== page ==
White House Eliminates Cyber Czar Post After First Appointee Leaves

White House Eliminates A Top Cybersecurity Post

White House reportedly eliminates top cybersecurity role

The cyber coordinator position was established under the Obama administration, and was last held by Rob Joyce, a former National Security Agency official with expertise in cybersecurity.

The US government has killed off a top government position for cyber policy, the media were reporting earlier this week.

Detractors say the role was important symbolically, though, and perhaps structurally as well - Senator Mark Werner (D-VA) says the coordinator was "the only person in the federal government tasked with delivering a coordinated, whole-of-government response to the growing cyber threats facing our nation".

"With our two Senior Directors for Cybersecurity, cyber coordination is already a core capability", the announcement read.

"Today's actions continue an effort to empower National Security Council Senior Directors". Joyce disclosed last month he was returning to the NSA, The Hill reported.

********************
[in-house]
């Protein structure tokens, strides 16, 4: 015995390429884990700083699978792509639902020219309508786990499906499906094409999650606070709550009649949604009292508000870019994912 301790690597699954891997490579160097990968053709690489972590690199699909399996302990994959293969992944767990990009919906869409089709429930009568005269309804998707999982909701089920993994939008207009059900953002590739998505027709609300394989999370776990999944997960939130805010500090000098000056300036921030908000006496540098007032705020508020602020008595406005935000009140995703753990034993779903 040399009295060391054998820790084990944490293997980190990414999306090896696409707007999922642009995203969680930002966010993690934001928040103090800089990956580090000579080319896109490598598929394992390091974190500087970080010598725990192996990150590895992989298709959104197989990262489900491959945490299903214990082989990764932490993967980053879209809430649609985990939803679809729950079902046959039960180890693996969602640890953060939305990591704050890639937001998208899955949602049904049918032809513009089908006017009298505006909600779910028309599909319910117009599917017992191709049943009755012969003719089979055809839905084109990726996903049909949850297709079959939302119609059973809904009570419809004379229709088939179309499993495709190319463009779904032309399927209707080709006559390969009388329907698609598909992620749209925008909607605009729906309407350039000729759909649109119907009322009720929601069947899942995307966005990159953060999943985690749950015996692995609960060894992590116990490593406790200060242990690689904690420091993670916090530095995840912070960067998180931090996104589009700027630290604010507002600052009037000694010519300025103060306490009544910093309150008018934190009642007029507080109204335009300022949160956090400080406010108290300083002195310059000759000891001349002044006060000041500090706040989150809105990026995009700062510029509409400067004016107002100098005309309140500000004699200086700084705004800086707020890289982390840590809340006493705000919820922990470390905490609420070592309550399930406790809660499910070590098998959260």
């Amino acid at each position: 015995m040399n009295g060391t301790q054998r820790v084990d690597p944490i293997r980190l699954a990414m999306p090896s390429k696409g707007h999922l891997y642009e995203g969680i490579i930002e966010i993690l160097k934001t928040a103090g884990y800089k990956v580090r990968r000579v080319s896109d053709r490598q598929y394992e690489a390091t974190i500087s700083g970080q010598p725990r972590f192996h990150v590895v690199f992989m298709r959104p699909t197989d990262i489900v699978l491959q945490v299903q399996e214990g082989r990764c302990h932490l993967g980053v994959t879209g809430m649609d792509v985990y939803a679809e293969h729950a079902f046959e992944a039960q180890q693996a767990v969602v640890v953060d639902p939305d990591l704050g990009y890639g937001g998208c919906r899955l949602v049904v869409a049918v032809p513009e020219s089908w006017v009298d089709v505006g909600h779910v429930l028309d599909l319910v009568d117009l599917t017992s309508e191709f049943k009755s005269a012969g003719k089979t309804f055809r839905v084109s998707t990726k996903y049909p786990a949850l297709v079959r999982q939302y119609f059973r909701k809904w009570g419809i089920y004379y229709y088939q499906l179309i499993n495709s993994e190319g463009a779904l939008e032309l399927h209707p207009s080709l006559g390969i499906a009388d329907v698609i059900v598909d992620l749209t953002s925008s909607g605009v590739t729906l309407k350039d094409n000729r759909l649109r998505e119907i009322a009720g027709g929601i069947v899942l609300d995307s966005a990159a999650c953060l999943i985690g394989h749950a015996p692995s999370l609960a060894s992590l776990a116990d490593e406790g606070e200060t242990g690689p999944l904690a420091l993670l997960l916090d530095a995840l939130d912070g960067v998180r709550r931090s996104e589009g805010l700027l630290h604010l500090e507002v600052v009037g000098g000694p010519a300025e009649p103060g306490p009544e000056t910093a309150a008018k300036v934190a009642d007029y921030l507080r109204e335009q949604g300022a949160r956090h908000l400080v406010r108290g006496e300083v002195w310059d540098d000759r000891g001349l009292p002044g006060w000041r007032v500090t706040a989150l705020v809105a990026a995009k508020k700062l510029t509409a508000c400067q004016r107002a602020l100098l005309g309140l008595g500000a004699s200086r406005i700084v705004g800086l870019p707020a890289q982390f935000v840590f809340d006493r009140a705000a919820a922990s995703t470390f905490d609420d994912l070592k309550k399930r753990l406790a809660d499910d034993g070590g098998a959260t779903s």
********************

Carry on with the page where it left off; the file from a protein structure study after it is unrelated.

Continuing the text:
Asked about the position at a Senate Homeland Security Committee hearing on Tuesday, Department of Homeland Security Secretary Kirstjen Nielsen said she had not discussed the decision with Bolton.

"Since Ambassador Bolton has come onto the job, he and I speak regularly", she said, describing cybersecurity strategy work between herself and Bolton as "hand in glove". "It will focus on coordinating departmental cybersecurity activities to ensure a unity of effort".

White House National Security Advisor John Bolton (L) and Vice President Mike Pence listen to President Donald Trump announce his decision to withdraw the United States from the 2015 Iran nuclear deal in the Diplomatic Room at the White House May 8, 2018 in Washington, DC.

The Trump administration has eliminated the White House's top cyber policy role, Politico reports.

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